While watching “Jack Reacher”, I thought of one tagline very suitable for the movie: “Don’t find him – He’ll find you.” This one is so conventional that it can be used in any other action thriller films featuring tough guy hero who takes care of his matter for himself no matter how perilous his situation is, and that tells a lot about “Jack Reacher”, which has nothing to distinguish itself from its fellow macho movies except its few nice goodies I appreciated while not bored by it at the local theater.
The movie starts with a shocking incident which can be descried as a ‘locked case mystery’ where everything in the case is clearly pointing to one suspect. An ex-military guy is arrested for randomly shooting five innocent civilians under broad daylight, and the evidences are literally ready for the detective Emerson(David Oyelowo) and the district attorney Alex Rodin(Richard Jenkins) when they keep him in the custody. Besides an incriminating fingerprint found at the crime scene, they have the other strong evidences against him, and Rodin is very determined to get this guy executed – or incarcerated for the rest of his life if he admits his guilt.
The suspect, named James Barr(Joseph Sikora), is unusually calm considering his grim circumstance. While not saying anything about the case, he silently demands only one thing: get Jack Reacher(Tom Cruise). Reacher, a former US Army Military Police Corps officer with impressive military record who has been leading a lone reclusive lifestyle since he returned to US years ago, immediately goes to see Bar as soon as he hears the news about the incident, but, when he appears in front of Emerson and Rodin, Barr is unfortunately in coma due to the severe beating by his fellow inmates.
Reacher is rather baffled by Barr’s demand. Due to a similar incident in Barr’s past investigated by him, he knows too well that Bar is capable of such a cruel shooting as a trained sniper. He does not have much doubt about Barr’s guilt, and neither does Helen Rodin(Rosamund Pike), Barr’s defense lawyer who is also, yes, Rodin’s daughter. She clearly knows that her case is hopeless, but at least she tries to get any chance to save her client from death penalty while in conflict with her father, who has manipulated the legal system for the advance in his career.
Although he does not like Barr for what he committed in the past, Reacher looks on the case after being persuaded by Helen. Not so surprisingly, he begins to discern the suspicious things here and there in the case, and, naturally, we get those familiar sights from many thriller movies. First, we have several guys ‘surreptitiously’ watching on Reacher(he is quite a watchful guy, you know), and you will not be surprised to see Reacher show his hardcore toughness to the thugs who unwisely try to mess with him as his suspicion on the case becomes more solidified. Personally, I do not think I can spoil your entertainment by saying that there is an insidious figure behind everything.
The plot is pretty predictable like that while it is riddled with many holes in it, but the director/screenplay writer Christopher McQuarrie makes a competent and smooth product with several enjoyable things. Its central chase sequence on the urban streets is handled well with a dry, efficient approach reminiscent of the action films made during the 1970s while the absence of music on the soundtrack makes it feel more effective and intense, and I was amused a bit by how Reacher uses his car as he dashes into the bad guys ready to shoot him in the open space during the climax part.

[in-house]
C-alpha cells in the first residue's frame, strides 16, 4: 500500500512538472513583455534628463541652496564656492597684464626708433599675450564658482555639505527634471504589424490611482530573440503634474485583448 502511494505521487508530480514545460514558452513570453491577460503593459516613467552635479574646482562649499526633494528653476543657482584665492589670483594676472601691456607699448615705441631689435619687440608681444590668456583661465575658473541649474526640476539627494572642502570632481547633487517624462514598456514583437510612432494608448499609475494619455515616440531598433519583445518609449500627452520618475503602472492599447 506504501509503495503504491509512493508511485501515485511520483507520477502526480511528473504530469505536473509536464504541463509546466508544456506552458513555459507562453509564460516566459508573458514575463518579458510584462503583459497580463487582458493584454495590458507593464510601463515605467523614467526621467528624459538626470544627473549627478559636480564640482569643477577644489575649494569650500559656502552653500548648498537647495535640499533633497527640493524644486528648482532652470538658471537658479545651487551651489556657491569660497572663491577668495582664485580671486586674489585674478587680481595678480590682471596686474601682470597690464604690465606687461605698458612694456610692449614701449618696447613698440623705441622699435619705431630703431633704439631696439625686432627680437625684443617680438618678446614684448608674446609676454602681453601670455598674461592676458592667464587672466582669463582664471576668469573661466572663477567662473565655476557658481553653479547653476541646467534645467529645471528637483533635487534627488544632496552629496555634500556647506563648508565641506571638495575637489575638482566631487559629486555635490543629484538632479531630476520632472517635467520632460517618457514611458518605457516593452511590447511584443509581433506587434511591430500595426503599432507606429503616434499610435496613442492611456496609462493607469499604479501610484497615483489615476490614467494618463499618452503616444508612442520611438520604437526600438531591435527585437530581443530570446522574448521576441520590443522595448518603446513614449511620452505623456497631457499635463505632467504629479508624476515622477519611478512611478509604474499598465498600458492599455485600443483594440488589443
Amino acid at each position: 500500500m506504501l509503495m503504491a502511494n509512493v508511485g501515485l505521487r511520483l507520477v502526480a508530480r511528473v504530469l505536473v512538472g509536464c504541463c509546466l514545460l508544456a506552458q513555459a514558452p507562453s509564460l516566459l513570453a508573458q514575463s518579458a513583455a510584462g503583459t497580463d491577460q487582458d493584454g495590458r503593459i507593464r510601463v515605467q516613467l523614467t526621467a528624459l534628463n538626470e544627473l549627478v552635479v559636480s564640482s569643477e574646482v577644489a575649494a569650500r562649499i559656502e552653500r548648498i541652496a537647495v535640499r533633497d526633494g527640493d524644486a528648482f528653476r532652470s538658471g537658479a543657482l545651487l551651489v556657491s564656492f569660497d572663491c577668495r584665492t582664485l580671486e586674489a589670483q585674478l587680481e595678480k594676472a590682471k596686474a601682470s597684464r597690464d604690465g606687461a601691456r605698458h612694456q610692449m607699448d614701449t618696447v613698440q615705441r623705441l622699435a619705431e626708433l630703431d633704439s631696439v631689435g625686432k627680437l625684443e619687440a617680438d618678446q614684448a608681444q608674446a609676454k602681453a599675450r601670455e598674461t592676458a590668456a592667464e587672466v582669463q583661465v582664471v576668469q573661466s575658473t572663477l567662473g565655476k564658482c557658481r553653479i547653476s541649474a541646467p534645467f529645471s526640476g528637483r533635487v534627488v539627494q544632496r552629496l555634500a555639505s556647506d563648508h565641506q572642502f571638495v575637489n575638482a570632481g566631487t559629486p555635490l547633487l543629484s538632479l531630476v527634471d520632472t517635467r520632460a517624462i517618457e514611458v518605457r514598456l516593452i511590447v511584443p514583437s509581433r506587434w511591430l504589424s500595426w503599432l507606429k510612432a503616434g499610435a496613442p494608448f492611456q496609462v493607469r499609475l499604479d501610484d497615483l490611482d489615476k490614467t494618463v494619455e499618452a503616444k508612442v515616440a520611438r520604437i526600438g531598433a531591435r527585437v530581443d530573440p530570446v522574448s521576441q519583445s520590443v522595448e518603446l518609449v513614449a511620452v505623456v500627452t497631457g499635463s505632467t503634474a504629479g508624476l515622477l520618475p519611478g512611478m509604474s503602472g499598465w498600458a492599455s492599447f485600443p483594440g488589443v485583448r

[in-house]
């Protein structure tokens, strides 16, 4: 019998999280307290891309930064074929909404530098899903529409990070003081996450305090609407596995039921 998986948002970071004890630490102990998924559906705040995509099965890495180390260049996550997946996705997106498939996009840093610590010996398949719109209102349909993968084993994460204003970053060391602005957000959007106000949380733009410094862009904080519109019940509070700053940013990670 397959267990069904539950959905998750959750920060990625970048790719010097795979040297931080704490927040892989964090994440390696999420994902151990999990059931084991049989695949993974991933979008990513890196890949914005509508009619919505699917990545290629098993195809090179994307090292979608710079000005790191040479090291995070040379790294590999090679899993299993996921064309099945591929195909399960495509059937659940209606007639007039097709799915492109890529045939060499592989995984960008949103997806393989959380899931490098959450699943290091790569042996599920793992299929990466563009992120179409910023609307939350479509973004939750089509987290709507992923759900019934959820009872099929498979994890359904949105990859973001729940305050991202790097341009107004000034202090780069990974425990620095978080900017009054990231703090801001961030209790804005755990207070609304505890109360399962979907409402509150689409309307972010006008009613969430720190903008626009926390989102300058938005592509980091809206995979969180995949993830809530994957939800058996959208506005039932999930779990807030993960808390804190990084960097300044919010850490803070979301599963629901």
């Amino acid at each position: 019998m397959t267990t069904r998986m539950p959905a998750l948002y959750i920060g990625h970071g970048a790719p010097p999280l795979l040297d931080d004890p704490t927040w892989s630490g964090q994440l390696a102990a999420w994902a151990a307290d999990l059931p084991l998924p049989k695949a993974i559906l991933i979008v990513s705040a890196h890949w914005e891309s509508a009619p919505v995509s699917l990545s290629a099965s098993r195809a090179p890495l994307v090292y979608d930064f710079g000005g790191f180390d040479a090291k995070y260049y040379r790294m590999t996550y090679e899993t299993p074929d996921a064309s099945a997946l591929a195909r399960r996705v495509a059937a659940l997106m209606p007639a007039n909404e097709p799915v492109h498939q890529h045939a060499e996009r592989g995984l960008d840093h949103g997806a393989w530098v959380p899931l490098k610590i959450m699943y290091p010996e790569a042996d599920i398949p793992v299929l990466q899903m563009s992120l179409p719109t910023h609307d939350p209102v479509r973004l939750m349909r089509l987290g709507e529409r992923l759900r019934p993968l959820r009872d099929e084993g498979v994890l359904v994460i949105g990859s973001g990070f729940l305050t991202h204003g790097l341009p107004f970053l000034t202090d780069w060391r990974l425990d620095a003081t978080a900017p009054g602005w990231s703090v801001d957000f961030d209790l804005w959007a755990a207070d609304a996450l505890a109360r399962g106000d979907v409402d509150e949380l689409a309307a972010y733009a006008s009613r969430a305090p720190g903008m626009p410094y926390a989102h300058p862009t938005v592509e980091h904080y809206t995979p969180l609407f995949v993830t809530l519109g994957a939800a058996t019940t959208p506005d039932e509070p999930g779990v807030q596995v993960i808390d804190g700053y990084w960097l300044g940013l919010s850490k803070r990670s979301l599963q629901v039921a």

The movie is based on “One Shot”, the ninth book of the series written by Lee Child. I have not read any book in the series, but Tom Cruise does not look bad as a reticent tough guy although I heard that the original Jack Reacher looks a lot different from him as a taller and stockier guy. Reacher is not just a tough guy but a smart tough guy who can outsmart his opponents, and I liked how he investigates the case through his keen observation on several trivial things including the manufacture year of a certain coin as he does not reveal his thoughts much to the people around him.
The supporting performers around Cruise mostly play stock characters we are familiar with. I do not complain about the lack of sparks between Cruise and her because the relationship between their characters are strictly business throughout the story, but Rosamund Pike does not have many things to do in her bland role, and neither do Richard Jenkins and David Oyelowo, who mainly function as the characters Helen cannot wholly trust according to the Law of Economy of Characters. Robert Duvall is an old codger who gets involved with Reacher later in the story due to the reason I will not discuss about, and Jai Courtney, whom we will soon meet again in the latest Die Hard sequel, is adequately lethal as the main henchman, and Werner Herzog is the man behind Courtney’s character. Herzog always draws our attention with his uncanny presence and that odd German accent even though he usually sits or stands in the corners during his scenes, and he has a chilly moment when his character talks about how he survived at a Siberian prison camp.
“Jack Reacher” is not awful to watch, but it is more or less than a passable entertainment which will not impress you much, and you will not remember it much in the next morning after watching it. I will not deny that this is a well-made film and I had some amusement with its good elements, but it is a little too bland and predictable in my opinion compared to the other good films in its genre. I recently heard that there will probably not be the following sequels due to its disappointing result at the US box office and I do not feel particularly sorry about that news, but, considering good potentials inside the movie, I wonder whether it was a decision made too hastily.